NewsEngland: time to reverse the reduction in school nurse workforce

England: time to reverse the reduction in school nurse workforce

A report from The Queen’s Nursing Institute (QNI), the College of Medicine, and the School and Public Health Nurses Association (SAPHNA) has called for action to address the decline in the number of school nurses.

There has been a 33% fall in the number of school nurses since 2009 across England, though there is much more variations across areas, the report highlights. In some local authority areas, school nursing is no longer commissioned at all, the report states.

Local authorities, which have commissioned school nursing since 2012 do not have the resources to deliver on the Healthy Child Programme, the report explains. It means that school nurses are being limited to focusing on safeguarding for the most vulnerable.

The report, A School Nurse in Every School, is based on a round table with the QNI, the College of medicine and SAPHNA. It calls for a range of actions to address the issues highlighted. This includes building national political will and encouraging Integrated Care Boards to prioritise school nursing within healthcare strategies for children and young people.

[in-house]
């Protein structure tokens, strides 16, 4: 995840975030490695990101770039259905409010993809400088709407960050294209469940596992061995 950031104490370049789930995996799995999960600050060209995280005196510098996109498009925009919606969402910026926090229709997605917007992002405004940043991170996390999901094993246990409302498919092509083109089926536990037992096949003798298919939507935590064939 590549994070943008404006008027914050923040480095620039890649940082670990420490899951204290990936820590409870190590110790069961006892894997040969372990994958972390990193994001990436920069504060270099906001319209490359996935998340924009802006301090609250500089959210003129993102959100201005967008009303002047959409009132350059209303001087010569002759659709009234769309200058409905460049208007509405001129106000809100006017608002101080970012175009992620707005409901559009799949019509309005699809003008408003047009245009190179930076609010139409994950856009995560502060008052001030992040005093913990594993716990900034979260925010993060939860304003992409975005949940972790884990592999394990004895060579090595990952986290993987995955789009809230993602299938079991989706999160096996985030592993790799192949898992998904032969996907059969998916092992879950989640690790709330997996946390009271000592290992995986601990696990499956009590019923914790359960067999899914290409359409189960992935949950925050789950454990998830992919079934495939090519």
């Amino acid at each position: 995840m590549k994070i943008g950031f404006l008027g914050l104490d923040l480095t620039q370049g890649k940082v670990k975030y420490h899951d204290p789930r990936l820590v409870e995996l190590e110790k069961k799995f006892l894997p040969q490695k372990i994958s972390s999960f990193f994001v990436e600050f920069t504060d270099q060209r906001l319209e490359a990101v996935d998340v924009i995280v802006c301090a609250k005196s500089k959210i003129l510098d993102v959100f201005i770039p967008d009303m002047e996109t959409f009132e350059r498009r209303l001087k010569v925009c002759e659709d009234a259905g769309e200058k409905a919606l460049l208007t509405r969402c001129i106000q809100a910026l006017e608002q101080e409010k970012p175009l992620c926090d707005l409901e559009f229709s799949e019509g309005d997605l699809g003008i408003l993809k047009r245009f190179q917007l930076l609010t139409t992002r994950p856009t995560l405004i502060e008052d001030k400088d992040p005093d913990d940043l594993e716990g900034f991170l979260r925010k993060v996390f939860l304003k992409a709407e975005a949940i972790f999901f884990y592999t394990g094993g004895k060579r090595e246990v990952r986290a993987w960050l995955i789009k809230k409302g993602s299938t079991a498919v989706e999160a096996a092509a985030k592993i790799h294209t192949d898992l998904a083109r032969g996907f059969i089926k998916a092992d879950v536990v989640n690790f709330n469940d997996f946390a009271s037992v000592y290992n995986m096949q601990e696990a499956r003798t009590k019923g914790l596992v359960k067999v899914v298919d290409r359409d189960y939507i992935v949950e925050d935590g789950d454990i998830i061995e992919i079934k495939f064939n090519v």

‘It is remarkable that we are talking about building political will to improve the health of children in this country,’ expressed QNI chief executive Dr Crystal Oldman.

Unite-CPHVA welcomes the report which is ‘long overdue’. Unite (health) lead professional officer Ethel Rodrigues continues: ‘The crises of not investing in school nursing services and the workforce cannot be overstated as evidenced in the report. If the government is serious about improving children’s physical and mental health and wellbeing, they must act now and invest before the service grinds to a halt and becomes irreparable.’

Image | Unsplash


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